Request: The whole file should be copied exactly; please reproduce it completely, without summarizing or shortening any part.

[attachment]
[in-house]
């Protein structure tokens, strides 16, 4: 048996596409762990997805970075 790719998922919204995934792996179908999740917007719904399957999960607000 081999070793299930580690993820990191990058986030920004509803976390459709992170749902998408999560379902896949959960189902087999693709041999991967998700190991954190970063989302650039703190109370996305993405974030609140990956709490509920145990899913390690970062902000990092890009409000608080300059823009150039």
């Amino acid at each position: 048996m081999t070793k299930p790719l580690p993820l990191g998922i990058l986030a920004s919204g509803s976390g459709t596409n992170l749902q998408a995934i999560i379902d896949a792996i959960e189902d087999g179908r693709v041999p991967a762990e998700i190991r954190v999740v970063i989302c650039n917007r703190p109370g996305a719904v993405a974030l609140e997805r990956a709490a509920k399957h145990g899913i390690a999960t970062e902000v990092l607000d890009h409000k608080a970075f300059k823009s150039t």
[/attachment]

[in-house]
């Protein structure tokens, strides 16, 4: 048996596409762990997805970075 790719998922919204995934792996179908999740917007719904399957999960607000 081999070793299930580690993820990191990058986030920004509803976390459709992170749902998408999560379902896949959960189902087999693709041999991967998700190991954190970063989302650039703190109370996305993405974030609140990956709490509920145990899913390690970062902000990092890009409000608080300059823009150039």
């Amino acid at each position: 048996m081999t070793k299930p790719l580690p993820l990191g998922i990058l986030a920004s919204g509803s976390g459709t596409n992170l749902q998408a995934i999560i379902d896949a792996i959960e189902d087999g179908r693709v041999p991967a762990e998700i190991r954190v999740v970063i989302c650039n917007r703190p109370g996305a719904v993405a974030l609140e997805r990956a709490a509920k399957h145990g899913i390690a999960t970062e902000v990092l607000d890009h409000k608080a970075f300059k823009s150039t």